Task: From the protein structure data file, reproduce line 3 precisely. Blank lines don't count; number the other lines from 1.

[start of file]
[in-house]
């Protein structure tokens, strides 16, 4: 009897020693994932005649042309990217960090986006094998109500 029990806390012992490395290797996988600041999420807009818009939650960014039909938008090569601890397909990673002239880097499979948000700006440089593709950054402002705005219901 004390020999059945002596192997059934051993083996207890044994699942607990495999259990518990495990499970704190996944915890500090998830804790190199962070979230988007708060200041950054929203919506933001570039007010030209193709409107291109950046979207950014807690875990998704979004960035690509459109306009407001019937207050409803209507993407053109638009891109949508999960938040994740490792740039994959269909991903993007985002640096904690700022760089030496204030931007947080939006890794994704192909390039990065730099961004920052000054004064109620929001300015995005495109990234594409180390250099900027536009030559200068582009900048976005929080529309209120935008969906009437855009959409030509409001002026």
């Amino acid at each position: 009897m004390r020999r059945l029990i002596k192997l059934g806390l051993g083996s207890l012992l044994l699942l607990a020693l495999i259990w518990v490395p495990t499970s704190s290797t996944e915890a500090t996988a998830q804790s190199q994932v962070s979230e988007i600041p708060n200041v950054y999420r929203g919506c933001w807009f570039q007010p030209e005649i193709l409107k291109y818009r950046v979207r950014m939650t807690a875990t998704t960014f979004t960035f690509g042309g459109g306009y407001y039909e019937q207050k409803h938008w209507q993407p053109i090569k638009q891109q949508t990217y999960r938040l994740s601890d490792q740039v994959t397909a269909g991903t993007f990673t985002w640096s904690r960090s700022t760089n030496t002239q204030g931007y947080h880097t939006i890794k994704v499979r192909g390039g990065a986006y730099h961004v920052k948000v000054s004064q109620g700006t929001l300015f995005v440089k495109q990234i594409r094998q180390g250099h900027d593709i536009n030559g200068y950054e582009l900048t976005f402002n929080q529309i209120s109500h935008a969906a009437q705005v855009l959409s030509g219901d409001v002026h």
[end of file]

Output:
């Amino acid at each position: 009897m004390r020999r059945l029990i002596k192997l059934g806390l051993g083996s207890l012992l044994l699942l607990a020693l495999i259990w518990v490395p495990t499970s704190s290797t996944e915890a500090t996988a998830q804790s190199q994932v962070s979230e988007i600041p708060n200041v950054y999420r929203g919506c933001w807009f570039q007010p030209e005649i193709l409107k291109y818009r950046v979207r950014m939650t807690a875990t998704t960014f979004t960035f690509g042309g459109g306009y407001y039909e019937q207050k409803h938008w209507q993407p053109i090569k638009q891109q949508t990217y999960r938040l994740s601890d490792q740039v994959t397909a269909g991903t993007f990673t985002w640096s904690r960090s700022t760089n030496t002239q204030g931007y947080h880097t939006i890794k994704v499979r192909g390039g990065a986006y730099h961004v920052k948000v000054s004064q109620g700006t929001l300015f995005v440089k495109q990234i594409r094998q180390g250099h900027d593709i536009n030559g200068y950054e582009l900048t976005f402002n929080q529309i209120s109500h935008a969906a009437q705005v855009l959409s030509g219901d409001v002026h």